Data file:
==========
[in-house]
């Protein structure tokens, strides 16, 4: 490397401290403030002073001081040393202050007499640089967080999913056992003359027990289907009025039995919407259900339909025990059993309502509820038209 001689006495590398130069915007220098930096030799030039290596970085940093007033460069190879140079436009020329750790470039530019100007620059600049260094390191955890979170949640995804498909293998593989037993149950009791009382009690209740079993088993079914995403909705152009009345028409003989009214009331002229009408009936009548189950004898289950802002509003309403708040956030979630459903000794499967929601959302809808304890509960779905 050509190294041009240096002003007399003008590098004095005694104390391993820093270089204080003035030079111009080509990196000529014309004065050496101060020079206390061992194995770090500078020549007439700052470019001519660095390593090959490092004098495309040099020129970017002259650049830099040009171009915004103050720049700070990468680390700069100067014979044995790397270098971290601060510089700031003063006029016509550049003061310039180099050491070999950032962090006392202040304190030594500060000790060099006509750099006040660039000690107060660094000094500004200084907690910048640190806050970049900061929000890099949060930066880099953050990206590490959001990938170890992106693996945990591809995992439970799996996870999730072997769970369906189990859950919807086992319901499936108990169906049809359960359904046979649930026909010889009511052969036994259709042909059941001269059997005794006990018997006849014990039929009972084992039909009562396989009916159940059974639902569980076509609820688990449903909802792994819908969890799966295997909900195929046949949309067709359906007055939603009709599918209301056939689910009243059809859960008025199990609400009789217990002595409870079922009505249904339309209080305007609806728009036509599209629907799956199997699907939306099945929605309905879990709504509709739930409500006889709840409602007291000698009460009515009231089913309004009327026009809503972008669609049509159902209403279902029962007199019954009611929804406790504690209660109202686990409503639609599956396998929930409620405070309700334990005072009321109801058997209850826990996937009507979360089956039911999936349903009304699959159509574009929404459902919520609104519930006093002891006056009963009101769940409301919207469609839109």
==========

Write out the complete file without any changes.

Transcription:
[in-house]
């Protein structure tokens, strides 16, 4: 490397401290403030002073001081040393202050007499640089967080999913056992003359027990289907009025039995919407259900339909025990059993309502509820038209 001689006495590398130069915007220098930096030799030039290596970085940093007033460069190879140079436009020329750790470039530019100007620059600049260094390191955890979170949640995804498909293998593989037993149950009791009382009690209740079993088993079914995403909705152009009345028409003989009214009331002229009408009936009548189950004898289950802002509003309403708040956030979630459903000794499967929601959302809808304890509960779905 050509190294041009240096002003007399003008590098004095005694104390391993820093270089204080003035030079111009080509990196000529014309004065050496101060020079206390061992194995770090500078020549007439700052470019001519660095390593090959490092004098495309040099020129970017002259650049830099040009171009915004103050720049700070990468680390700069100067014979044995790397270098971290601060510089700031003063006029016509550049003061310039180099050491070999950032962090006392202040304190030594500060000790060099006509750099006040660039000690107060660094000094500004200084907690910048640190806050970049900061929000890099949060930066880099953050990206590490959001990938170890992106693996945990591809995992439970799996996870999730072997769970369906189990859950919807086992319901499936108990169906049809359960359904046979649930026909010889009511052969036994259709042909059941001269059997005794006990018997006849014990039929009972084992039909009562396989009916159940059974639902569980076509609820688990449903909802792994819908969890799966295997909900195929046949949309067709359906007055939603009709599918209301056939689910009243059809859960008025199990609400009789217990002595409870079922009505249904339309209080305007609806728009036509599209629907799956199997699907939306099945929605309905879990709504509709739930409500006889709840409602007291000698009460009515009231089913309004009327026009809503972008669609049509159902209403279902029962007199019954009611929804406790504690209660109202686990409503639609599956396998929930409620405070309700334990005072009321109801058997209850826990996937009507979360089956039911999936349903009304699959159509574009929404459902919520609104519930006093002891006056009963009101769940409301919207469609839109």